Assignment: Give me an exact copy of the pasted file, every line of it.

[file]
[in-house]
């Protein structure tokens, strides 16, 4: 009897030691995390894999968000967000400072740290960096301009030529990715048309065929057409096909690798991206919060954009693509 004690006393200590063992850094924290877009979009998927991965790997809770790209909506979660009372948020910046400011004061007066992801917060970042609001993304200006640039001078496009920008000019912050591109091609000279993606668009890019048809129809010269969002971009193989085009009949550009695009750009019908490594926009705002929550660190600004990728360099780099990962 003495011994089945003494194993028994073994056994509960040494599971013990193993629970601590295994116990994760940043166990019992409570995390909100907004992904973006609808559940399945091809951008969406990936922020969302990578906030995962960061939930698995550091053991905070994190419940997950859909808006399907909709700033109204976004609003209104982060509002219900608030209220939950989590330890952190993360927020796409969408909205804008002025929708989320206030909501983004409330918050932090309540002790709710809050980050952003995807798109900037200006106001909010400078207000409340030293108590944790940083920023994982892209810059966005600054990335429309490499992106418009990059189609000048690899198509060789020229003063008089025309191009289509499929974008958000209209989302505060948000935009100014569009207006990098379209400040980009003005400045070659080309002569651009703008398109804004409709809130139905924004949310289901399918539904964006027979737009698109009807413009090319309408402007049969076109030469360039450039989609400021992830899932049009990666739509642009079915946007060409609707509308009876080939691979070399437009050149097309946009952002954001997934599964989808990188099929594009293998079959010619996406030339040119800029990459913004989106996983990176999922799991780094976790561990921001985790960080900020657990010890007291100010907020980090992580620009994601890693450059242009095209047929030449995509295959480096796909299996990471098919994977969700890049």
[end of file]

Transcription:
[in-house]
């Protein structure tokens, strides 16, 4: 009897030691995390894999968000967000400072740290960096301009030529990715048309065929057409096909690798991206919060954009693509 004690006393200590063992850094924290877009979009998927991965790997809770790209909506979660009372948020910046400011004061007066992801917060970042609001993304200006640039001078496009920008000019912050591109091609000279993606668009890019048809129809010269969002971009193989085009009949550009695009750009019908490594926009705002929550660190600004990728360099780099990962 003495011994089945003494194993028994073994056994509960040494599971013990193993629970601590295994116990994760940043166990019992409570995390909100907004992904973006609808559940399945091809951008969406990936922020969302990578906030995962960061939930698995550091053991905070994190419940997950859909808006399907909709700033109204976004609003209104982060509002219900608030209220939950989590330890952190993360927020796409969408909205804008002025929708989320206030909501983004409330918050932090309540002790709710809050980050952003995807798109900037200006106001909010400078207000409340030293108590944790940083920023994982892209810059966005600054990335429309490499992106418009990059189609000048690899198509060789020229003063008089025309191009289509499929974008958000209209989302505060948000935009100014569009207006990098379209400040980009003005400045070659080309002569651009703008398109804004409709809130139905924004949310289901399918539904964006027979737009698109009807413009090319309408402007049969076109030469360039450039989609400021992830899932049009990666739509642009079915946007060409609707509308009876080939691979070399437009050149097309946009952002954001997934599964989808990188099929594009293998079959010619996406030339040119800029990459913004989106996983990176999922799991780094976790561990921001985790960080900020657990010890007291100010907020980090992580620009994601890693450059242009095209047929030449995509295959480096796909299996990471098919994977969700890049």